Protecting the Switch Control Plane
Protecting the Switch Control Plane
a month ago - last edited a month ago
Real World Example
I had an interesting discussion with a customer just recently. They are an educational institution, with a decent size network of mostly ProCurve switches. The core switches are the 8200zl chassis - precursor to the current 5400R.
They had been having problems with the network, characterised by slowdowns, sluggish performance and slow or unresponsive CLI. It was intermittent in incidence and duration. They had logged a call, but there was nothing of consequence in the logs and monitoring was difficult because of the inconsistent nature of the issue.
As we discussed what was going on, it became clear that these symptoms only occurred during teaching hours. That pointed to an external problem source, possibly on a student device. In the past, I have come across all of these on client devices:
- mismatched network chipset/driver
- faulty network interface
- misconfigured network settings
I talked about some of the lesser-known features in the switch such as virus throttling or control plane protection that may help alleviate the symptoms enough to enable better on-switch diagnostics.
About a week later, the customer reported that with better access to the CLI, they were able to run diagnostics (such as mirror port to a WireShark PC) that enabled them to determine the cause. It turned out that “several” miscreants were running ping-flood denial of service (DOS) programs. It wasn’t clear if this was a coordinated DOS, or multiple independent actors, nor was it clear what the motivation was. The story ends at “disciplinary action”...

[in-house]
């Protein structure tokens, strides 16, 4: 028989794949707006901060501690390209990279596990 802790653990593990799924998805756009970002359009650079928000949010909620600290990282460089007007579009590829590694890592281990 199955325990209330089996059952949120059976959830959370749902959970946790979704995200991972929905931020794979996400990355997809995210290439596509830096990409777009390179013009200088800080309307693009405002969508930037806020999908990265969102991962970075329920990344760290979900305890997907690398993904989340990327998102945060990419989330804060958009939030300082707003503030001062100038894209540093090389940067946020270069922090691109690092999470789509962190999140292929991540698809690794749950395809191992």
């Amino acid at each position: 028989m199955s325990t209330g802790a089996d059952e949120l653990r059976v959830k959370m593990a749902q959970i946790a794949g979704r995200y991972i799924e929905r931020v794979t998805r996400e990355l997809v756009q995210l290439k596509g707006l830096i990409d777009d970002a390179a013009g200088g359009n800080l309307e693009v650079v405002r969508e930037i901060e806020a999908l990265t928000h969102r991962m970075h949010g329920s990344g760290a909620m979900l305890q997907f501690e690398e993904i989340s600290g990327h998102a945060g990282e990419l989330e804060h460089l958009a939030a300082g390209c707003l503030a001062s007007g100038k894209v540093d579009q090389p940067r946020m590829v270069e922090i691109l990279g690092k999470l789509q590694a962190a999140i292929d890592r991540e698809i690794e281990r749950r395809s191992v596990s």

Control Plane Protection
Control Plane Protection has been around since about 15.04, although it doesn't appear to be referenced in the manuals. It works on many of the older ProCurve switches, and is recommended as part of switch hardening. CoPP would be a better option where it is available. CoPP is mutually exclusive with control-plane-protection.
Control Plane Policing (CoPP)
Control Plane Policing sets rate limit on control protocols to protect CPU overload from DOS attacks
This supersedes Control Plane Protection, and is only available in code from 16.04 onwards (which excludes some of the older switches such as the 8200zl or 5400zlV1). CoPP is much more configurable, and you can also write custom classes.
copp traffic-class all limit default
I was able to replicate the ping flood DOS enough to illustrate the example. The switch in use is a 5406R.
Before CoPP is enabled
Core(config)# show cpu 1 sec ave: 42 percent busy 5 sec ave: 42 percent busy 1 min ave: 23 percent busy
After Copp is enabled
Core(config)# show cpu 5 percent busy, from 4 sec ago 1 sec ave: 7 percent busy 5 sec ave: 5 percent busy 1 min ave: 7 percent busy Core(config)# show copp status Traffic-Class CoPP Status Threshold Ex Rx Violate Pkts ------------------------------ ----------- ------------ ---------------------- station-arp Enabled No station-icmp Enabled Yes 98041 station-ip Enabled No ip-gateway-control Enabled No ospf Enabled No bgp Enabled No rip Enabled No multicast-route-control Enabled No loop-ctrl-mstp Enabled No loop-ctrl-pvst Enabled No loop-ctrl-loop-protect Enabled No loop-ctrl-smart-links Enabled No layer2-control-others Enabled No udld-control Enabled No sampling Enabled No icmp-redirect Enabled Yes unicast-sw-forward Enabled No multicast-sw-forward Enabled No mac-notification Enabled No exception-notification Enabled No broadcast Enabled No unclassified Enabled No
Rather than seeing a continuous stream of pings, the flow is slowed down and broken up:
Syslog also shows CoPP entries now.
Richard Litchfield, HPE Aruba
Network Solution Architect